The Victorian Government is making it easier for small-scale energy generators, including households with rooftop solar panels, to connect to the electricity grid.

Victorian Minister for Energy and Resources Lily D’Ambrosio introduced the National Electricity (Victoria) Further Amendment Bill 2015, which would switch Victoria to national arrangements for connection and will require electricity distributors to follow tighter timeframes when they get a connection request.

Under the bill, distributors must have a basic contract available to small customers and generators who want to connect to the grid. Any customer who asks to connect must get a firm connection offer within 10 business days. For solar customers, this will reduce connection waiting times by up to 55 business days.

If the connection process is complex, distributors have to provide clear information on the process to customers and still have to operate within a time limit.

Ms D’Ambrosio said the bill is part of a mandate to put the interests of Victorian consumers front and centre of energy retail policy.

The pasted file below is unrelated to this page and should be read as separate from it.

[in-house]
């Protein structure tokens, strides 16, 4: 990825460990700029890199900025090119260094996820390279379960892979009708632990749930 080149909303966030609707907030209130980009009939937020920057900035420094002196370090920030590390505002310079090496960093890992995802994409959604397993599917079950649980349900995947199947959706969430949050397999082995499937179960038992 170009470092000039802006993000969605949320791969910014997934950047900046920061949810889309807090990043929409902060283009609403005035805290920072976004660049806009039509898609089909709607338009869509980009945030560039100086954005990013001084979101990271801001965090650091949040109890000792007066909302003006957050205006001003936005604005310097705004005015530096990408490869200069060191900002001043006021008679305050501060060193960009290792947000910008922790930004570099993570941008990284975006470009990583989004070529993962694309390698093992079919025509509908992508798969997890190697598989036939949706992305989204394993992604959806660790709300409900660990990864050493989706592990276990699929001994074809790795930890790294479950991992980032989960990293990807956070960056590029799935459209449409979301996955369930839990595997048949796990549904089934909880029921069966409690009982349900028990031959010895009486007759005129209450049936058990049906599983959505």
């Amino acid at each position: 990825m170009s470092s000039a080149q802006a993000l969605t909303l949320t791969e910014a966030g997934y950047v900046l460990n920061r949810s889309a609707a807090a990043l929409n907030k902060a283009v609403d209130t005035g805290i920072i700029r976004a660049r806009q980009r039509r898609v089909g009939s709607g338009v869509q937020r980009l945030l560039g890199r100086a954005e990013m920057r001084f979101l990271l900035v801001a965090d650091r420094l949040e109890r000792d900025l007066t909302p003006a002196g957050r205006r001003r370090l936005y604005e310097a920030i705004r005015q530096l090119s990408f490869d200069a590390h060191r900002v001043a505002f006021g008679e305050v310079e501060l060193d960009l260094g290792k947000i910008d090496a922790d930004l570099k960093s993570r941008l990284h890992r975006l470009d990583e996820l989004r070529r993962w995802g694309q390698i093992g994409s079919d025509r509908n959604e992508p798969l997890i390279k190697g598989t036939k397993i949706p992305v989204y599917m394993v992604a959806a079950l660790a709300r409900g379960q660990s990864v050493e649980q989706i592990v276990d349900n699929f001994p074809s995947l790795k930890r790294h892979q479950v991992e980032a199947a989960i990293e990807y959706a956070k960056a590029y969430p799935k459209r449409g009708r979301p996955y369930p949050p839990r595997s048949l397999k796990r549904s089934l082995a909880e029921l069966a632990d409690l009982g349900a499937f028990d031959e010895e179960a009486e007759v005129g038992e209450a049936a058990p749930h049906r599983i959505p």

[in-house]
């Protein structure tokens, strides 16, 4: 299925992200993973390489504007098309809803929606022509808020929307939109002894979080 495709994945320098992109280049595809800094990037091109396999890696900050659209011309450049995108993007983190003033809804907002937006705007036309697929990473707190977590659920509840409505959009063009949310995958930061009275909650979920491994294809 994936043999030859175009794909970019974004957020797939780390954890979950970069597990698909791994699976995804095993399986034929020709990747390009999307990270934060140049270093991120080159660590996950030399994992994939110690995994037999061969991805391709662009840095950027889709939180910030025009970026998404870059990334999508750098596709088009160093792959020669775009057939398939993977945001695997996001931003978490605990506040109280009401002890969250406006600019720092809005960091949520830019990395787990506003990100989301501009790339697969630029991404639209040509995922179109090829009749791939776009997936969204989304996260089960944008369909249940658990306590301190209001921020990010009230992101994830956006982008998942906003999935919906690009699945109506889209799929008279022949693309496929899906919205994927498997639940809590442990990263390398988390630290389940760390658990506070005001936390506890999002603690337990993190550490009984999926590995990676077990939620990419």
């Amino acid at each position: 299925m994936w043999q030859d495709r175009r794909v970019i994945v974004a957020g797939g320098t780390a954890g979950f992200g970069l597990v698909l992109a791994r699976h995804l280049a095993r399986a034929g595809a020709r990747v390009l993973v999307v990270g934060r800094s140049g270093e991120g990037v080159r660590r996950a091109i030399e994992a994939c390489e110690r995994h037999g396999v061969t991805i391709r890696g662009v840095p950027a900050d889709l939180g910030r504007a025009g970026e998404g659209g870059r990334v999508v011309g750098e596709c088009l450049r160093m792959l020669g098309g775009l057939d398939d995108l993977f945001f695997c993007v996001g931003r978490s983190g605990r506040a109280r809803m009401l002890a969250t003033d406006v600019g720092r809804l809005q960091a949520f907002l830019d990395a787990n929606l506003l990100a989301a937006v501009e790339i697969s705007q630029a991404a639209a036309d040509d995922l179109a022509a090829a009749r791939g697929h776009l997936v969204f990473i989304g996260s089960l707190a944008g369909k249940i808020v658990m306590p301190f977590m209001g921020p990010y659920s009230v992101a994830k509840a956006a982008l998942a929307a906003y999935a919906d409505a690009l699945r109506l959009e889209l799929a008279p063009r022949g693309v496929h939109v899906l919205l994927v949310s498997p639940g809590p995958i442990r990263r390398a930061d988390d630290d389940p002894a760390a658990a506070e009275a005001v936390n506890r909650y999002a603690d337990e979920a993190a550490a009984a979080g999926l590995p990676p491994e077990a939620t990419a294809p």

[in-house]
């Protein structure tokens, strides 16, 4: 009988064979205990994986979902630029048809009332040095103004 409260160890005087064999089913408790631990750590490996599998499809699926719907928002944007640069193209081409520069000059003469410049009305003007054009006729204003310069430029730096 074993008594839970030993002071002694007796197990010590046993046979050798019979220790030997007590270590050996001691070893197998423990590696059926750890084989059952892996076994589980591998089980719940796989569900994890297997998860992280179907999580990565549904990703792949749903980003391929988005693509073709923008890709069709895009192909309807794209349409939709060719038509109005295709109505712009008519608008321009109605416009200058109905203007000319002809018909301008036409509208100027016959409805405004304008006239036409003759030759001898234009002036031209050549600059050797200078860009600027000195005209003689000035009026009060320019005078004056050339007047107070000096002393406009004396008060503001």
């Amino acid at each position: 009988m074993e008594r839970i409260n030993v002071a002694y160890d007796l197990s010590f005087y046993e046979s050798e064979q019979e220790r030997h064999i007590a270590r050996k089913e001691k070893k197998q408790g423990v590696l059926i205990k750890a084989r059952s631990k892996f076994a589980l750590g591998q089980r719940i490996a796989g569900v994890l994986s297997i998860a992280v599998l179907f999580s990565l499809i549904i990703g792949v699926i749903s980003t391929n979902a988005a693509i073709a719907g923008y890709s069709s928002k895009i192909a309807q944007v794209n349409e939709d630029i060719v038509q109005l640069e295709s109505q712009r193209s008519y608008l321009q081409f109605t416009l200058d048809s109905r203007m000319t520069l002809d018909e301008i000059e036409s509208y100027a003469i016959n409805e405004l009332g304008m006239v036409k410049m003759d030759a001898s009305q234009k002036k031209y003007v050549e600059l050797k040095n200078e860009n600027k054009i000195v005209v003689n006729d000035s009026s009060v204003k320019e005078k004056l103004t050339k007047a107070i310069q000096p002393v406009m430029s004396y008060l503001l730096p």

“The bill supports the Andrews Labor Government’s election commitment to provide fairer access to the grid for small customers who are providing renewable energy.

“We’re delivering on our promise to protect the interests of Victorian energy consumers and ensure greater transparency in the market so consumers can make informed decisions.”

The new arrangements are supported by electricity distributors and representatives of small-scale renewable energy proponents, including the Clean Energy Council (CEC).

CEC Network Specialise Tom Butler congratulated the Victorian Government on introducing a “common sense solution” to the lags in grid connection for solar customers.

“Nationally more than 1.5 million solar power systems have been installed, but frustrations remain for many new customers when dealing with electricity distribution businesses, including long wait times for grid connection,” Mr Butler said.

“Along with a dispute resolution and tighter regulation of terms and conditions, these are the kinds of reforms that are needed to make it easier for customers to take back control of their energy use through new technology such as solar power,” he added.